If you have seen activity when driving by Trenton United Methodist Church this week, you are witnessing part of an event that organizers hope will have a big impact.
This week the First Annual Fine Arts Camp is being held at Trenton United Methodist Church (TUMC). A little over forty children and youth, ages 5 to 18, from Dade County and the surrounding area are spending time each day learning art, music, drama, and dance.
The camp is the fruition of an idea by Dottie Abercrombie, a member of TUMC and retired educator.
“Arts education has a significant effect upon the academic and social success of students,” Abercrombie said. “Our goal this week is to expose students to a wide variety of art experiences.”
Abercrombie obtained grants from the McKenzie Foundation, the United Methodist Houston Foundation, and from St. Katherine Drexel Knights of Columbus. She also was able to offer some scholarships through donations from local individuals and organizations. Campers could take one class or any combination of the four.
Art is being taught by Dade County graduate Leah Gossett. Gossett is currently a graduate student at Florida State University and a teacher of three dimensional art. Elementary campers are making different types of sculptures while middle and high school students are working with apparel art and sculpture.
“When I was an art student in middle school and high school we never had anything like this, ” Gossett said. “I am glad they are starting this now so that kids can be introduced to art earlier.”
Gossett said she likes that Fine Arts Camp is getting kids started started at a younger age and that she has heard some of the younger campers saying they have never done anything like this (sculpture) before.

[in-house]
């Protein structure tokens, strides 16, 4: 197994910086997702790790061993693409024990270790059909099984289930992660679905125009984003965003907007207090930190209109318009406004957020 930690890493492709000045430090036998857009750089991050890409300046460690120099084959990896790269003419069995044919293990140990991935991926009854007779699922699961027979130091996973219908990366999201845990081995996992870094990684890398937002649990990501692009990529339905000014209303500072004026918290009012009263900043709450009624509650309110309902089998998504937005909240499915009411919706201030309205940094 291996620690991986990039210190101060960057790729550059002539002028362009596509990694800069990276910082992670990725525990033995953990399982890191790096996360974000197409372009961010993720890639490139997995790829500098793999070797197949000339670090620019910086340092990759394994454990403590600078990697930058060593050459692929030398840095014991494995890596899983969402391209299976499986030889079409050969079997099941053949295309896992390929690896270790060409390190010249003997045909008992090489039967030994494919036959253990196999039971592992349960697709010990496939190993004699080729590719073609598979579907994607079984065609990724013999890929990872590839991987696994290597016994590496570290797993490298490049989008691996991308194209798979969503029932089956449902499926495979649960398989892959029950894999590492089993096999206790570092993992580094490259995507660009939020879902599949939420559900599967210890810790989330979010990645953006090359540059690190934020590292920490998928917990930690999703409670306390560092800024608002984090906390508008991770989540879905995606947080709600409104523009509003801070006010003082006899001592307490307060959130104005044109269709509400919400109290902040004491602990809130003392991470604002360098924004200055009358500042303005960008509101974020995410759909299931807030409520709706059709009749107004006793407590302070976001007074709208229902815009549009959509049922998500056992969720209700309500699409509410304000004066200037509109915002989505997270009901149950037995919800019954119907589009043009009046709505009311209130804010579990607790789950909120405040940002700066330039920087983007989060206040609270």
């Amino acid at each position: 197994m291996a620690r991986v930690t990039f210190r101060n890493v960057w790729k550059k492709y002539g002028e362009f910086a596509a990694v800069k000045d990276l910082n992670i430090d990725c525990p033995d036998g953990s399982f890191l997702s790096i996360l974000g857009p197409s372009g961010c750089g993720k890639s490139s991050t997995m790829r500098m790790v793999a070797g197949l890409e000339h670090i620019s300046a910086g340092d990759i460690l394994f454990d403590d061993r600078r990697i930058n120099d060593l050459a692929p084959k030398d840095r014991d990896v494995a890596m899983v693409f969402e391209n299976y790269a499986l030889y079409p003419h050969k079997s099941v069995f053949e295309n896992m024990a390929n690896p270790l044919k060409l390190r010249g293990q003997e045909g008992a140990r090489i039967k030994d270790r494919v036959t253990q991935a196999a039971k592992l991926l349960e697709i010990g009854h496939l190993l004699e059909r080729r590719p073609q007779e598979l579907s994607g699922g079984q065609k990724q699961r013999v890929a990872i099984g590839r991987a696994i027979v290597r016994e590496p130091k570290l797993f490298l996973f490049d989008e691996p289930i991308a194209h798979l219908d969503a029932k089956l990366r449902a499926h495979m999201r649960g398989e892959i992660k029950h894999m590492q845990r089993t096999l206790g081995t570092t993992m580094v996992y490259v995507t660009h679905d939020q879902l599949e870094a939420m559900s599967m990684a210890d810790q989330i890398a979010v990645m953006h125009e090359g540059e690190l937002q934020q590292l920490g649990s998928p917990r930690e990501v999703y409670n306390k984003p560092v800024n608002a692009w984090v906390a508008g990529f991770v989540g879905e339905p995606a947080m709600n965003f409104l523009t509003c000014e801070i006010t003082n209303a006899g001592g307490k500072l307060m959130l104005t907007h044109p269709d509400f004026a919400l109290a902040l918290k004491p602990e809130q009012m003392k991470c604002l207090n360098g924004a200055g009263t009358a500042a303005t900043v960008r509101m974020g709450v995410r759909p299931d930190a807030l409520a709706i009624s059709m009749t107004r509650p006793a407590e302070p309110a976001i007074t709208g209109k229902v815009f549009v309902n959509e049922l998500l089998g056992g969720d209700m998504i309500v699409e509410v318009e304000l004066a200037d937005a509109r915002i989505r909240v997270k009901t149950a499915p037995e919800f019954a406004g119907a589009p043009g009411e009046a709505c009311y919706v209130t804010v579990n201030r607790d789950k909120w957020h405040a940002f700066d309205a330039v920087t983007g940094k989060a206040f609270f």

Jessica Campbell who started training in dance at age four, is teaching the Dance class this week. Campbell teaches ballet, tap, jazz, pointe, Latin jazz, contemporary, and kicklines at Karen Horton School of Dance.
“I like how excited all the kids have been to dance,” Campbell said, “especially the ones who have no background in dance. I love how excited the boys have been to dance. Sometimes more than the girls. I love all the positive attitudes. Everyone comes in with a smile. There’s no bad attitudes.”
For Drama, campers are working with Jessica Wilson, who is a certified Drama teacher who teaches at Dade County High School and Dade County Middle School.
Wilson is also an Improvisor at Improv Chattanooga and has been working with all campers on improv.
“I like the diversity of age and progression throughout the day and how one activity works for all ages, Wilson said. “What remains the same is the enthusiasm for theater.”
Wilson said she has seen the kids be supportive of each other, encouraging the campers who are shy and are now getting up on stage and acting with everyone else.
Erin Potter Faile is another Dade County graduate and is teaching music. Faile is a certified music teacher who teaches at Beulah Elementary School. Potter is also a Licensed and Board Certified Music Therapist.
Faile has been teaching the younger campers drumming and middle and high school students ukulele.
“This fine arts camp is valuable for the students because it offers many different avenues for creative expression while fostering relationships between students and teachers,” Faile said. “Fine Arts learning supports academic and social success while bolstering students’ confidence and providing new forms of self expression.”
“It has been a wonderful week,” TUMC Pastor Dennis Flaugher said. “I think that we have really connected with something Dade County families are really interested in. We look forward to doing this next year, maybe with an expanded version.”
A display for parents and family of different projects this week and performances by the campers will end the Fine Arts Camp on Friday.
“We pray that our art camp activities have an impact upon the enrichment of the soul and spirit of each child, ” Abercrombie said.
Summited to the Independent By Summer Kelly